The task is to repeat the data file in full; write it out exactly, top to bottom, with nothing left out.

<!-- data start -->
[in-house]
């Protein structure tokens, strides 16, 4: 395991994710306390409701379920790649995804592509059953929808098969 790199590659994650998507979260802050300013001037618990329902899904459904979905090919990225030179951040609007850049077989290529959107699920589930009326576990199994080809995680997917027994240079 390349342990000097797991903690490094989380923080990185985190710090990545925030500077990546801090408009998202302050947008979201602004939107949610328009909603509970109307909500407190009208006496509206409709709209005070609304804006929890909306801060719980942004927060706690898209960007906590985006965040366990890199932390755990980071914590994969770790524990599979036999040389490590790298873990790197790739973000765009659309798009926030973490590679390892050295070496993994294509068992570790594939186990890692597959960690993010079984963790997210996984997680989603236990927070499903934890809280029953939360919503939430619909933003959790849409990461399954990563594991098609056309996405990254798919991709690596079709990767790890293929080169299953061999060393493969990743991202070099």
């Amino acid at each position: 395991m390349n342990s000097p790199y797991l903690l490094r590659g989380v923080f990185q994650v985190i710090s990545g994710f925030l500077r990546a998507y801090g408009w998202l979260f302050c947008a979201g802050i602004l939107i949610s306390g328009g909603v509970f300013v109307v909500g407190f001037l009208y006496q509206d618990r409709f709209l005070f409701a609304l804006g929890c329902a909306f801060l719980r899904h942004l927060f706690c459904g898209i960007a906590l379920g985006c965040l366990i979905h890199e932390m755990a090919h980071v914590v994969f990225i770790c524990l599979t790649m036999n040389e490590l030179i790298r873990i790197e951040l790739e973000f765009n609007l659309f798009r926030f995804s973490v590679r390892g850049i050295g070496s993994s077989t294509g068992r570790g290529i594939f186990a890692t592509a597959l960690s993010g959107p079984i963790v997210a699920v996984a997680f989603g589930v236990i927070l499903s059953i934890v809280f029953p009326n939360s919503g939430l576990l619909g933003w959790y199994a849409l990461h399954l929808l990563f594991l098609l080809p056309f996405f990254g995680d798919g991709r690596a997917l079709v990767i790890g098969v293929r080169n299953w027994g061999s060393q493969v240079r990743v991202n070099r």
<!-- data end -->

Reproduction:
[in-house]
């Protein structure tokens, strides 16, 4: 395991994710306390409701379920790649995804592509059953929808098969 790199590659994650998507979260802050300013001037618990329902899904459904979905090919990225030179951040609007850049077989290529959107699920589930009326576990199994080809995680997917027994240079 390349342990000097797991903690490094989380923080990185985190710090990545925030500077990546801090408009998202302050947008979201602004939107949610328009909603509970109307909500407190009208006496509206409709709209005070609304804006929890909306801060719980942004927060706690898209960007906590985006965040366990890199932390755990980071914590994969770790524990599979036999040389490590790298873990790197790739973000765009659309798009926030973490590679390892050295070496993994294509068992570790594939186990890692597959960690993010079984963790997210996984997680989603236990927070499903934890809280029953939360919503939430619909933003959790849409990461399954990563594991098609056309996405990254798919991709690596079709990767790890293929080169299953061999060393493969990743991202070099």
């Amino acid at each position: 395991m390349n342990s000097p790199y797991l903690l490094r590659g989380v923080f990185q994650v985190i710090s990545g994710f925030l500077r990546a998507y801090g408009w998202l979260f302050c947008a979201g802050i602004l939107i949610s306390g328009g909603v509970f300013v109307v909500g407190f001037l009208y006496q509206d618990r409709f709209l005070f409701a609304l804006g929890c329902a909306f801060l719980r899904h942004l927060f706690c459904g898209i960007a906590l379920g985006c965040l366990i979905h890199e932390m755990a090919h980071v914590v994969f990225i770790c524990l599979t790649m036999n040389e490590l030179i790298r873990i790197e951040l790739e973000f765009n609007l659309f798009r926030f995804s973490v590679r390892g850049i050295g070496s993994s077989t294509g068992r570790g290529i594939f186990a890692t592509a597959l960690s993010g959107p079984i963790v997210a699920v996984a997680f989603g589930v236990i927070l499903s059953i934890v809280f029953p009326n939360s919503g939430l576990l619909g933003w959790y199994a849409l990461h399954l929808l990563f594991l098609l080809p056309f996405f990254g995680d798919g991709r690596a997917l079709v990767i790890g098969v293929r080169n299953w027994g061999s060393q493969v240079r990743v991202n070099r």